Theological Mentors #1: John Howard Yoder
John Howard Yoder (1927-1997) is one of my mentors and heroes. In fact, of people with whom I never had the pleasure of studying directly, no one has been more influential on the shape of my theology, ecclesiology, and ethics than John Howard Yoder.
He was the most important Anabaptist theologian since Menno Simons(1496-1561). Educated at Goshen College and the University of Basel, Yoder taught at both the Associated Mennonite Biblical Seminary and at the University of Notre Dame. Most famous for his work, The Politics of Jesus (1972), which destroyed the popular image of Jesus as an apolitical figure, and described Jesus’ mission as creating a new people whose nonviolence, mutual servanthood, and economic sharing, constituted a political threat to the Powers and Authorities. Although trained mainly as a historical theologian, Yoder wrote in several fields in ground-breaking ways: biblical studies; church history; theology; Christian ethics. Although “mainstream” Christians often read Yoder as representative of “the Mennonite view,” Yoder was often controversial in his own denomination, challenging it to renewal.
Yoder was influenced at Goshen College by Harold Bender, the first Mennonite to be elected president of the American Society of Church History. Bender successfully sought to renew North American Mennonite life through both ecumenical contact and renewed attention to the 16th C. “Anabaptist Vision.” Largely due to Bender’s influence, Mennonite scholarship in church history became well-known before contributions in other fields.
After college, Yoder, like so many Mennonites of his generation, volunteered for mission, relief, and development work in post-War Europe, aiding in renewal both in European Mennonite life and beyond. (Yoder met and married the French Mennonite schoolteacher, Anne Marie Guth, through this work.) During this work in Europe, Yoder simultaneously enrolled in doctoral studies at the University of Basel and engaged in the early post-War development of the ecumenical movement with the founding of the World Council of Churches, thereby presenting the Churches of the Reformation with their first sustained encounter with a representative of the Radical Reformation since the 16th C. The influence went both ways: Work for peace was placed on the WCC agenda from the beginning, and Yoder became deeply influenced by the work of both Karl Barth and, even more, by the growing “Biblical Theology Movement” of the era.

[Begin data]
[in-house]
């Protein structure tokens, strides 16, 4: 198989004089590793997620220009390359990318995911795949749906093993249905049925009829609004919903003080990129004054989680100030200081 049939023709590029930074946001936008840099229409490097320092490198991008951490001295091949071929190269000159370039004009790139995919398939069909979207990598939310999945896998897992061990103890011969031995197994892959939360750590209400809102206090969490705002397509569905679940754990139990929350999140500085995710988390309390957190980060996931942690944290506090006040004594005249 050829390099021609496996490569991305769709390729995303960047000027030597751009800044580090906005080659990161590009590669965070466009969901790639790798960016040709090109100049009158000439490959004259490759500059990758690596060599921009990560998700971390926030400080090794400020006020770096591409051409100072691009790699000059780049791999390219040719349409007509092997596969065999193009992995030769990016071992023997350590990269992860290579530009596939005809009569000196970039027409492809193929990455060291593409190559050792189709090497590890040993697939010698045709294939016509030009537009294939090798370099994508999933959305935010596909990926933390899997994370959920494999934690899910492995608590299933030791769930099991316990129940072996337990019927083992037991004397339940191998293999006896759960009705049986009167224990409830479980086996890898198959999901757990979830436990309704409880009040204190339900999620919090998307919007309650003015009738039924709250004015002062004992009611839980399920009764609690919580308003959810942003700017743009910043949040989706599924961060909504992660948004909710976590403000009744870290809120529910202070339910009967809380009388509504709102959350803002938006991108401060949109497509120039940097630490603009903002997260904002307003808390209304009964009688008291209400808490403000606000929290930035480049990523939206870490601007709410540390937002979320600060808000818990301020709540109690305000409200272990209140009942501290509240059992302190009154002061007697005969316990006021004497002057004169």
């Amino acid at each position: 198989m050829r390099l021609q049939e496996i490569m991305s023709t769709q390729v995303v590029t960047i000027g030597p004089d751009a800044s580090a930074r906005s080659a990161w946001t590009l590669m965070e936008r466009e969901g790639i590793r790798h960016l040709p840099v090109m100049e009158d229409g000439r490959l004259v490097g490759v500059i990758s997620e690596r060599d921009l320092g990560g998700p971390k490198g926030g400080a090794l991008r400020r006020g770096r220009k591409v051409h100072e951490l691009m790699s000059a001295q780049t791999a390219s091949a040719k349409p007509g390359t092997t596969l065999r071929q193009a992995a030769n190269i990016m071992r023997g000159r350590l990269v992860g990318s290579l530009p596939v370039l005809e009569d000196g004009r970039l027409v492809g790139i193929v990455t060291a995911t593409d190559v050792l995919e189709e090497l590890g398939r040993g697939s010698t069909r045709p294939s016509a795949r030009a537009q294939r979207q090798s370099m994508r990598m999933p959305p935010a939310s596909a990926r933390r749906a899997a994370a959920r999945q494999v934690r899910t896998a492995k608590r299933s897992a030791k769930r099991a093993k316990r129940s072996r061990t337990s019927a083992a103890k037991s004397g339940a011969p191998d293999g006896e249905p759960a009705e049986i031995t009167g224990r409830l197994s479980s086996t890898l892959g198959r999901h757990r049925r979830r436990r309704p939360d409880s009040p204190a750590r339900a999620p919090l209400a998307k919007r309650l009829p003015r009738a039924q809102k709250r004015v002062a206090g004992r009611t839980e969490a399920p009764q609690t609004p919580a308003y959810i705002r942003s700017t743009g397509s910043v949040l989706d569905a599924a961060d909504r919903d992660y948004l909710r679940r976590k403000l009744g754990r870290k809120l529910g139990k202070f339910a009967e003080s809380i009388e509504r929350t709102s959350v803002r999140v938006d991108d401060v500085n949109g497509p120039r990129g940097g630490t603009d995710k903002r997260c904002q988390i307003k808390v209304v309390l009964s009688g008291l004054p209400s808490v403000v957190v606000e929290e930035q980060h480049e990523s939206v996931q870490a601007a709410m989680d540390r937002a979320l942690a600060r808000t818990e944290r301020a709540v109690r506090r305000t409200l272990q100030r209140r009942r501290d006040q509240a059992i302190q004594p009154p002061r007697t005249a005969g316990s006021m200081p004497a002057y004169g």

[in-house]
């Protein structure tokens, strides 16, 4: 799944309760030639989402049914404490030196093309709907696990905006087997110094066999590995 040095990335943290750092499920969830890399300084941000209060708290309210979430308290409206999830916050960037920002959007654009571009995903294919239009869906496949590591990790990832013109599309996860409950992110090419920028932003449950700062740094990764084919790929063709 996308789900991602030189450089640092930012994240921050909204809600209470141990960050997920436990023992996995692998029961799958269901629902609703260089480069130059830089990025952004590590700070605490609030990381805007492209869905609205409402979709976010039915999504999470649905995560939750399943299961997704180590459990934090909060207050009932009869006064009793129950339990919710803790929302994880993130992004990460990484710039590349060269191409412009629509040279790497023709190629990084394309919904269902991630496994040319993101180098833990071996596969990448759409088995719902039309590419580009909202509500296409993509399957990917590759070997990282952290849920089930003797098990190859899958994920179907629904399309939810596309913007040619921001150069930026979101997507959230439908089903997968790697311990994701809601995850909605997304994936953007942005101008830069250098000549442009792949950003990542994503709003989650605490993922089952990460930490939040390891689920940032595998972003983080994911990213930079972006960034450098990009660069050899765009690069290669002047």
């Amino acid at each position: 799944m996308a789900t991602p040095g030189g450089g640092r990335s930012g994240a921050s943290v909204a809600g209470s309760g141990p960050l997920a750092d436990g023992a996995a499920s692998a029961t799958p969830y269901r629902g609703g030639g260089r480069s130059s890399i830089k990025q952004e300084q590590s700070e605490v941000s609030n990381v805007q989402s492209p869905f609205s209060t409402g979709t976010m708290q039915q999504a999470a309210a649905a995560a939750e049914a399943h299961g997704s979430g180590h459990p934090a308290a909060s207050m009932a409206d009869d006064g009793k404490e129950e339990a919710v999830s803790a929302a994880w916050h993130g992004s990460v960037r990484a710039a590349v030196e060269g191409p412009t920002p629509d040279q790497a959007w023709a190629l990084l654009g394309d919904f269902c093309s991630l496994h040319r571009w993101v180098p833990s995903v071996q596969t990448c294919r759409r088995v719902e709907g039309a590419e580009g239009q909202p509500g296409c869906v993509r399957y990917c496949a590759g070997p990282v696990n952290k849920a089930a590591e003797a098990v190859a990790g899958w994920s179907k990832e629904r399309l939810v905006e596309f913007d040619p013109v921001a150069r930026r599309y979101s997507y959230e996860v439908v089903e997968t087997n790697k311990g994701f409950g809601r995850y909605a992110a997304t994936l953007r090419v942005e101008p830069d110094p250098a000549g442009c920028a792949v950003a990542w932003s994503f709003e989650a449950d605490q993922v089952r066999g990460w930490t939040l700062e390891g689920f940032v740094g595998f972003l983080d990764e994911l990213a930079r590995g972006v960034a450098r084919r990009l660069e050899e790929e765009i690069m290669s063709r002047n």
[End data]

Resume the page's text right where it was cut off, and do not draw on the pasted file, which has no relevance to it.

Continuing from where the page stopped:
Those remained the dominant sources in Yoder’s creative synthesis: Bender and 16th C. Anabaptist sources; Karl Barth; the “Biblical Realism” of one major strand of critical biblical scholarship. Later influences included post-Vatican II Catholic thought (Yoder taught for years at the University of Notre Dame); the “Believers’ Church Conferences,” which brought representatives of many different Free Church or Believers’ Church traditions together and began a lifetime dialogue between Yoder and certain strands of Baptist thought; the nonviolent strand of the U.S. Black Freedom movement; a sustained and lengthy interaction (both approval and critique) with Latin American Liberation Theology; and post-Holocaust Jewish-Christian dialogue. A true polyglot with an incredible ear for languages, Yoder carried on these many dialogues in nine different languages.
Painfully shy but with a booming voice and glowering countenance, many believed Yoder to be aloof or arrogant, but it was rather that John had few “people skills.” As many will attest, it was difficult to be his friend. Yet, both personally and through his work, Yoder touched numerous lives. He encouraged my own work as the external reader of my dissertation and in an email a few days before his unexpected death. At his funeral, I met people from around the world, including a young white man from South Africa who, influenced by The Politics of Jesus, refused to be drafted into the apartheid-era South African army and served time in jail in response.
Suffice it to say that my intellectual and personal debts to “JHY,” as he was often called, are immense. I first read him just after I left the U. S. Army as a conscientious objector (1983) and The Politics of Jesus gave deeper biblical grounding to my nascent pacifism. I’ve worn out 4 copies of that classic, now–3 of the first edition and one of the 1994 expanded revision. (I ordered a new copy today.) In the last couple of years many of Yoder’s unpublished writings have been published posthumously. New secondary studies are shedding light and giving rise to different schools of “Yoderians,” just as their are rival interpretations of Karl Barth or Dietrich Bonhoeffer–and, yes, Yoder belongs in such exalted company though his humility would never let him admit that.
For those seeking an accurate basic introduction to his work (since reading Yoder takes practice!), I recommend highly Mark Thiessen Nation’s, John Howard Yoder: Mennonite Patience, Evangelical Witness, Catholic Convictions. (Eerdmans, 2005). I’ll try to write another post giving a good basic Yoder bibliography. I also recommend Marko Funk’s helpful reading notes at Reading Yoder.
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